Page 4: Prime minister
Rowling, Wallace Edward
Teacher, army educator, politician, prime minister
This biography, written by John Henderson, was first published in the Dictionary of New Zealand Biography in 2010.
As prime minister Rowling had to decide whether he should seek a personal mandate through an early election. New Zealand rarely called elections early, but Rowling had good grounds to act. In addition to the death of Kirk, the country faced a rapid and negative change in economic circumstances. The political reasons for an early election were also strong. In the wake of Kirk’s death, Labour would likely have gained a sympathy vote.
However Rowling refused to call an early election, not wanting to make political capital out of the tragedy of Kirk’s death and believing that the electorate would see the move as opportunistic. The Labour Party organisation was also in poor shape. In retrospect, an opportunity was lost that might have changed the course of New Zealand political history by denying power to the rapidly-rising National leader, Robert Muldoon.
In the cabinet reshuffle following Kirk’s death, Rowling took the foreign affairs portfolio. He had criticised Kirk for allowing the portfolio to dominate and it remained a secondary interest for him. However, he did leave his mark, particularly regarding the issue of nuclear-powered ships in New Zealand waters.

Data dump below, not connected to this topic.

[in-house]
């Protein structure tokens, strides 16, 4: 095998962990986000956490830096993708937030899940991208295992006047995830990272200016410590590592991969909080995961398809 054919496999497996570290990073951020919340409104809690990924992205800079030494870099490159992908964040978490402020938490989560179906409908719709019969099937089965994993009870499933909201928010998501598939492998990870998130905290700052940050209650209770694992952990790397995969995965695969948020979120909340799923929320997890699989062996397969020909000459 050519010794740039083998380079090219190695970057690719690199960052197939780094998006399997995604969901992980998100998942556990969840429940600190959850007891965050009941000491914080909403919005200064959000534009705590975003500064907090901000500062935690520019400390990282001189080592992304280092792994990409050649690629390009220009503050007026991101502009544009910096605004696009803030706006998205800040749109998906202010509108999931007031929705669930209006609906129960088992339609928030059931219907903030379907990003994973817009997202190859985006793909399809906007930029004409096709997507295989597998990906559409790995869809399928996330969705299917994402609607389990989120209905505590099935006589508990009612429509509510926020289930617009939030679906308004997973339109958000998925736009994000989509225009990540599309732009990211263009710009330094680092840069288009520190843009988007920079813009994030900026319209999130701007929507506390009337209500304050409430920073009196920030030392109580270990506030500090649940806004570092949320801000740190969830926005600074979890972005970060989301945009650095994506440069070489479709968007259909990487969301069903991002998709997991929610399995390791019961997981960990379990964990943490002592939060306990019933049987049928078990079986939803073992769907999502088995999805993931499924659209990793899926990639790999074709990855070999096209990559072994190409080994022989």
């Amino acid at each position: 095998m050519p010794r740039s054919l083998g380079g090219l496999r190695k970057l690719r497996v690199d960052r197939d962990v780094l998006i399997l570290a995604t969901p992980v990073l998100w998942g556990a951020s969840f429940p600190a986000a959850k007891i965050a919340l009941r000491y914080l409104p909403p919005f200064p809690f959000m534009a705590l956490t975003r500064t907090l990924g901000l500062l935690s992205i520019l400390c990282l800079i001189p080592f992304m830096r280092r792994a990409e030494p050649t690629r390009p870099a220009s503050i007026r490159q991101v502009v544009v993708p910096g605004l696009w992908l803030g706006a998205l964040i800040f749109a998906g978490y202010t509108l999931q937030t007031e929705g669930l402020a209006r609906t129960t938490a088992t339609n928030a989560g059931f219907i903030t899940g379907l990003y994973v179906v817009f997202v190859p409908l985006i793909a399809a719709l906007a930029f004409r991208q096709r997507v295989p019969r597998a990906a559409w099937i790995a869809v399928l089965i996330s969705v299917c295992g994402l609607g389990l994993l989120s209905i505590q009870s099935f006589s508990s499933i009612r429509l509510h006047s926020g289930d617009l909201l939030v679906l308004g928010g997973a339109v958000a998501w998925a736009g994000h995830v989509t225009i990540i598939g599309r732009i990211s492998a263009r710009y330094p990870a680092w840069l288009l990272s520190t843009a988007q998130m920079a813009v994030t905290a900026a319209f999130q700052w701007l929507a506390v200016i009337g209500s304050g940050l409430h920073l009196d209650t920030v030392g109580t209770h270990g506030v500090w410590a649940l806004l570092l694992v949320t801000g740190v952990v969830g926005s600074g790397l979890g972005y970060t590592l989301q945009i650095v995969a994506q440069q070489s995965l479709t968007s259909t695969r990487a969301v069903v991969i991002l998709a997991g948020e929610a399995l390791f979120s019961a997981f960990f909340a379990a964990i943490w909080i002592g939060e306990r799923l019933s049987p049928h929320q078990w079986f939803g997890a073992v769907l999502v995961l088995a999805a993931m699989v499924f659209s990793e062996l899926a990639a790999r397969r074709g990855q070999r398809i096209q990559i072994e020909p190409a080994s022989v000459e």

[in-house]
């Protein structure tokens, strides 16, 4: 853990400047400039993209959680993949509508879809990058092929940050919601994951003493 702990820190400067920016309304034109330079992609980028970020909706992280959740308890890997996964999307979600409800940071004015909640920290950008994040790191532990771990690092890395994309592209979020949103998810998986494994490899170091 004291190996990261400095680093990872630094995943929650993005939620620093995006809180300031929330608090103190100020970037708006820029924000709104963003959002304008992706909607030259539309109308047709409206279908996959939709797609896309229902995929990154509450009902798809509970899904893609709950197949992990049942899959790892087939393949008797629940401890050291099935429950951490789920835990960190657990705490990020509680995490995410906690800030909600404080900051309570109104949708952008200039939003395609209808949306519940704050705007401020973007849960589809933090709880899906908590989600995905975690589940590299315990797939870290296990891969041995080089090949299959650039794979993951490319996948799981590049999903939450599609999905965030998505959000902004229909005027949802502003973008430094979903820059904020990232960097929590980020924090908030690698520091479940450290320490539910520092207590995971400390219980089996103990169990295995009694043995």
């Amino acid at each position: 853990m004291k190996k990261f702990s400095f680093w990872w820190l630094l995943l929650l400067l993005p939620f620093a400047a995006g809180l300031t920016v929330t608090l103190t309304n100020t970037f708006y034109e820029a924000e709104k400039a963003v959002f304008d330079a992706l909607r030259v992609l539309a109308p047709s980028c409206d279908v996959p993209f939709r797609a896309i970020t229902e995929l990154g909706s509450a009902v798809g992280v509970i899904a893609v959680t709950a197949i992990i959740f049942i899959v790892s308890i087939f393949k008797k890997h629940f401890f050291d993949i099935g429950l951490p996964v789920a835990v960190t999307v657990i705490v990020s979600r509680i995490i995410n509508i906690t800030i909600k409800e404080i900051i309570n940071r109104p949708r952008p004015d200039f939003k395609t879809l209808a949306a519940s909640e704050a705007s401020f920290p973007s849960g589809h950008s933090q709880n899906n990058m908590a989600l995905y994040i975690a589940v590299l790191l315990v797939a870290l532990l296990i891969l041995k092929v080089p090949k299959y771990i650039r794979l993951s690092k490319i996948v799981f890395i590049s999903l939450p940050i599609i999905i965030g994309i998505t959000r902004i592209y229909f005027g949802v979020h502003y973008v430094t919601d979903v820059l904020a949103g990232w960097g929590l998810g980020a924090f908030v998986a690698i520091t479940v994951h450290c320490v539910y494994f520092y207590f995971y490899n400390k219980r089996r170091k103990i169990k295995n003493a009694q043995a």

Norman Kirk is usually given credit for initiating an independent foreign policy and David Lange for exercising it by keeping New Zealand nuclear-free. Rowling, coming between these two Labour Party leaders, supported both policies. He laid the basis for the South Pacific Nuclear Weapon Free Zone (SPNWFZ), stressing that the policy was anti-nuclear and not anti-American.
Domestic economic policy
The Rowling Labour government concentrated on domestic affairs. Although Bob Tizard was now the minister of finance, the seriousness of the economic downturn required Rowling’s attention. He rejected retrenchment, and defended heavy overseas borrowing as necessary to protect jobs. The seriousness of the external imbalance was acknowledged when in August 1975 the New Zealand currency, which traded at a fixed rate, was devalued by 15%.
1975 election defeat
During the 1975 election, the style and character of the party leaders became a major feature of the campaign. Robert Muldoon ran an aggressive campaign in which he portrayed Rowling as a weak and ineffective leader and created anxiety about the high level of borrowing. Rowling supporters responded with a ‘Citizens for Rowling’ campaign which enlisted high-profile New Zealanders such as Sir Edmund Hillary to praise Rowling’s low-key consultative approach. In hindsight, the campaign was a mistake; it appeared to be elitist and backfired badly on the Labour Party. They lost the election by a landslide and Rowling became leader of the opposition.